‘There are no shortcuts’: A reflection on the National Day for Truth and Reconciliation

Orange Shirt Day 2019 as the newly released banner of 2,800 children's names lost in Indian Residential Schools tours Ottawa's Hillcrest High School.

One year ago today, my hands shoot as I held the red 47-meter long cloth banner of 2,800 childrens names identified of the over 6,000 children died under the authority of church mission ‘schools’ across Canada.

It is two years today, since living in Naotkamegwanning First Nation when I organized and hosted a screening of Indian Horse and panel with a real-life local hockey hero and residential school survivor George Kakeway. This was alongside mentoring local youth on journalism documentation of the event which then led to the spearheading of a monthly youth-led print and online publication – Naotkamegwanning Mazina’igan

But this, is not about me, it is about the injustice experienced by and the resilience of those over the years I have listened and learned directly from within Guatemala, Rwanda, and Canada.

Last week, Christyn Koostachin, one of the eight Fort Severn First Nation youth I mentored in multimedia journalism, posted an exciting update about the national Indigenous youth journalism award they won last November from Journalists for Human Rights to their collective – The Muskego Lowland Advocates.

“With their dedication and hard work, our group has been recognized,” she wrote in her Facebook post.

The radio-podcast piece, narrated by two teens, follows their curiosity and desire to better understand the hurt that is the reality for so many in ongoing mental health crisis and cycle.

Their interviews centred around the building community trust with a non-Indigenous police officer whom whom the youth nicknamed ‘Alex Super Cop’ also featured in their complementary short film documentary. As an open voice, he’d spoke up from first hand that the Ontario Mental Health Act is failing northern and remove communities with inadequate mental health service support for youth and adults.


Concluding our trail of interviews, we stopped at the house of one of the teen’s aunty Ida to check in how she was doing.  As oldies tunes played in the background, she opened up about her painful and life-long impact from the pain and belittlement her and so many generations who attending ‘Indian Residential Schools. Similar to many other survivor experiences, she was taken one day, picked up by a stranger and taken to a far off and foreign place that was supposedly educating them.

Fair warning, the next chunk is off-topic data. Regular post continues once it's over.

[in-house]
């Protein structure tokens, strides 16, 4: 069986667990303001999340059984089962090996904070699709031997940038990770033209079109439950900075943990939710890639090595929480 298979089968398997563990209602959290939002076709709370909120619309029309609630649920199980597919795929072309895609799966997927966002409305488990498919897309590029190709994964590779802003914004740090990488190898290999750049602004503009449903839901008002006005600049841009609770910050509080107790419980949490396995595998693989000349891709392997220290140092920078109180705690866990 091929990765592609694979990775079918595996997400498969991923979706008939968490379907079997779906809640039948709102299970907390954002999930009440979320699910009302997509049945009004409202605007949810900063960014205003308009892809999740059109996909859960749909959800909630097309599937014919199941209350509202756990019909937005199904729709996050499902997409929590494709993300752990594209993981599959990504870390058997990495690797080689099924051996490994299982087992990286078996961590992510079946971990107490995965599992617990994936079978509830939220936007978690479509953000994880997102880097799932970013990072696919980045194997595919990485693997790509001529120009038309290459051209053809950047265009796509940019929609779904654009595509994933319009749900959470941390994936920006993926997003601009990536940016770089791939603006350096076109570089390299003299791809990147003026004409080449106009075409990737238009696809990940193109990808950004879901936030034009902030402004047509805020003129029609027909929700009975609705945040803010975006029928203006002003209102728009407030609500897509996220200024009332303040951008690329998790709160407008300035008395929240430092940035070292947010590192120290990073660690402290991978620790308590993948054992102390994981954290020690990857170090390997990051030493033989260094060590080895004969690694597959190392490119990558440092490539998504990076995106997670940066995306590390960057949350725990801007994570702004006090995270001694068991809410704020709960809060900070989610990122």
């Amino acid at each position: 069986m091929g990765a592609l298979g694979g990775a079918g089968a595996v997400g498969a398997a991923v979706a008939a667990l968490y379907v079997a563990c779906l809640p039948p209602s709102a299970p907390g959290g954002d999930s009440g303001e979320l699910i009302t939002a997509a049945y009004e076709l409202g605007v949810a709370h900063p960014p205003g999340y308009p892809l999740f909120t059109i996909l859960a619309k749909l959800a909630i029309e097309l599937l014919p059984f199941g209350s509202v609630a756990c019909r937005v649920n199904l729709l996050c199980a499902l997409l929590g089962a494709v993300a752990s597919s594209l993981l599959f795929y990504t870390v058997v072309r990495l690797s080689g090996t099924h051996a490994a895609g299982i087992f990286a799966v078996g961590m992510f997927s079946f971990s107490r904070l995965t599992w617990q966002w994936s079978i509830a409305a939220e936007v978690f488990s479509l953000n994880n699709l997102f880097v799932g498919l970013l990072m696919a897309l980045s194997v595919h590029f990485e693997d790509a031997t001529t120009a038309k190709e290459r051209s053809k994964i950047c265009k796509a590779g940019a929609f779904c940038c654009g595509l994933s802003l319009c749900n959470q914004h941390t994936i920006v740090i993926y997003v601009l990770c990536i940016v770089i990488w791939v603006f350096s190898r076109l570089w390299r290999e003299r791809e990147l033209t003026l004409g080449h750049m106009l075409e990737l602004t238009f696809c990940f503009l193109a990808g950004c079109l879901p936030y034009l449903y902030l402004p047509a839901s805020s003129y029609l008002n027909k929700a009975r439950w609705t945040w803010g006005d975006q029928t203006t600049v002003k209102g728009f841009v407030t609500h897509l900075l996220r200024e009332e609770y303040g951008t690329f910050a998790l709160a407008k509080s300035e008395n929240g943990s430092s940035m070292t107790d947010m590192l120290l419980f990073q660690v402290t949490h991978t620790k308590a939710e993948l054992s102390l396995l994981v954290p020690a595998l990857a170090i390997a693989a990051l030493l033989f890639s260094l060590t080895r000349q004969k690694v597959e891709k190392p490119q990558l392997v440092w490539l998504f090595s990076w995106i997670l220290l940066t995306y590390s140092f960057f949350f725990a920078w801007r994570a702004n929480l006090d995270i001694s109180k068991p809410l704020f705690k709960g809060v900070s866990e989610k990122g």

She opened up, now in her 60’s, that as a result she had never actually learned how to read English. It wasn’t until only recently, the compassion of First Nation health worker helped her learn.

“Because of residential schools, our lives changed,” Ida, a Pelican Lake Residential School survivor says, referring to the current cycles of trauma. “You pass it on family to family.”


She explains to Chasity and I that her mother and father used to be community mediators and facilitators. She reminisces for this necessary role to be back in communities.

The resilience and determination despite pain and systemic barriers moves me. Like what I saw in Guatemalan Indigenous Mayan families, the day the   youth’s episode first aired last August on the Fort Severn’s radio frequency, it leaves lasting pride and belief in them as we work to decolonize and re-indigenize.

Co-hosts Alyssa McKinney and Laney Miles conclude:


“Ensuring our mental health and making sense of our trauma is something we all need to ensure.

…The need for community-member-based counselling and mediation is something that others agree is needed to revive…